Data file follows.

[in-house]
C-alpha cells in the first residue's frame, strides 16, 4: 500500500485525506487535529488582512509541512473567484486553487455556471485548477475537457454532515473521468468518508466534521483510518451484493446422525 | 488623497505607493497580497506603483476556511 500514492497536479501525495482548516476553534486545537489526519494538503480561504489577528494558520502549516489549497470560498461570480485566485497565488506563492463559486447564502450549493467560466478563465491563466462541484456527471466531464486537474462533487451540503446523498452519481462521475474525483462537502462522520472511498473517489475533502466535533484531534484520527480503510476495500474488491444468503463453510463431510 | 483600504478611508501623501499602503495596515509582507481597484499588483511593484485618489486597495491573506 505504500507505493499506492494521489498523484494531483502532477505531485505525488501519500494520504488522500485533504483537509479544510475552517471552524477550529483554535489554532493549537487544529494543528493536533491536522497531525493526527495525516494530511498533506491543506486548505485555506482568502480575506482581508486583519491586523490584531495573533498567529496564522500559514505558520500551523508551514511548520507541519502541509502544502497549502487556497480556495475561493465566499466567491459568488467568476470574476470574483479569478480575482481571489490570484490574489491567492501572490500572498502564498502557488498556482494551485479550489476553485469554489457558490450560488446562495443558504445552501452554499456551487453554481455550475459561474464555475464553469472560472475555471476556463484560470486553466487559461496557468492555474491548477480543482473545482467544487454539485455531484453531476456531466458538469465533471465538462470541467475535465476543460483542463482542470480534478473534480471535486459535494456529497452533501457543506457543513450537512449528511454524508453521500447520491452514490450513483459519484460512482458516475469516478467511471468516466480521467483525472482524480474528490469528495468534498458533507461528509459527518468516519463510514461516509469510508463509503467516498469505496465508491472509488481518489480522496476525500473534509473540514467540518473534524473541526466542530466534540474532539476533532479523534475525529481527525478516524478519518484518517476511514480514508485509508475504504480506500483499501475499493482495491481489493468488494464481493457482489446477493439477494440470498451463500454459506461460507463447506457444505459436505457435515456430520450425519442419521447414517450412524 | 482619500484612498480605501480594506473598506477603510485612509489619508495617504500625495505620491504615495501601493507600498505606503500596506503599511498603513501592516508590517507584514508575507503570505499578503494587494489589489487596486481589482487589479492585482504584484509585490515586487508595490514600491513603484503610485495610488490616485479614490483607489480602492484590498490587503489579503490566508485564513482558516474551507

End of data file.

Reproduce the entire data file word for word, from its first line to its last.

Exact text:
[in-house]
C-alpha cells in the first residue's frame, strides 16, 4: 500500500485525506487535529488582512509541512473567484486553487455556471485548477475537457454532515473521468468518508466534521483510518451484493446422525 | 488623497505607493497580497506603483476556511 500514492497536479501525495482548516476553534486545537489526519494538503480561504489577528494558520502549516489549497470560498461570480485566485497565488506563492463559486447564502450549493467560466478563465491563466462541484456527471466531464486537474462533487451540503446523498452519481462521475474525483462537502462522520472511498473517489475533502466535533484531534484520527480503510476495500474488491444468503463453510463431510 | 483600504478611508501623501499602503495596515509582507481597484499588483511593484485618489486597495491573506 505504500507505493499506492494521489498523484494531483502532477505531485505525488501519500494520504488522500485533504483537509479544510475552517471552524477550529483554535489554532493549537487544529494543528493536533491536522497531525493526527495525516494530511498533506491543506486548505485555506482568502480575506482581508486583519491586523490584531495573533498567529496564522500559514505558520500551523508551514511548520507541519502541509502544502497549502487556497480556495475561493465566499466567491459568488467568476470574476470574483479569478480575482481571489490570484490574489491567492501572490500572498502564498502557488498556482494551485479550489476553485469554489457558490450560488446562495443558504445552501452554499456551487453554481455550475459561474464555475464553469472560472475555471476556463484560470486553466487559461496557468492555474491548477480543482473545482467544487454539485455531484453531476456531466458538469465533471465538462470541467475535465476543460483542463482542470480534478473534480471535486459535494456529497452533501457543506457543513450537512449528511454524508453521500447520491452514490450513483459519484460512482458516475469516478467511471468516466480521467483525472482524480474528490469528495468534498458533507461528509459527518468516519463510514461516509469510508463509503467516498469505496465508491472509488481518489480522496476525500473534509473540514467540518473534524473541526466542530466534540474532539476533532479523534475525529481527525478516524478519518484518517476511514480514508485509508475504504480506500483499501475499493482495491481489493468488494464481493457482489446477493439477494440470498451463500454459506461460507463447506457444505459436505457435515456430520450425519442419521447414517450412524 | 482619500484612498480605501480594506473598506477603510485612509489619508495617504500625495505620491504615495501601493507600498505606503500596506503599511498603513501592516508590517507584514508575507503570505499578503494587494489589489487596486481589482487589479492585482504584484509585490515586487508595490514600491513603484503610485495610488490616485479614490483607489480602492484590498490587503489579503490566508485564513482558516474551507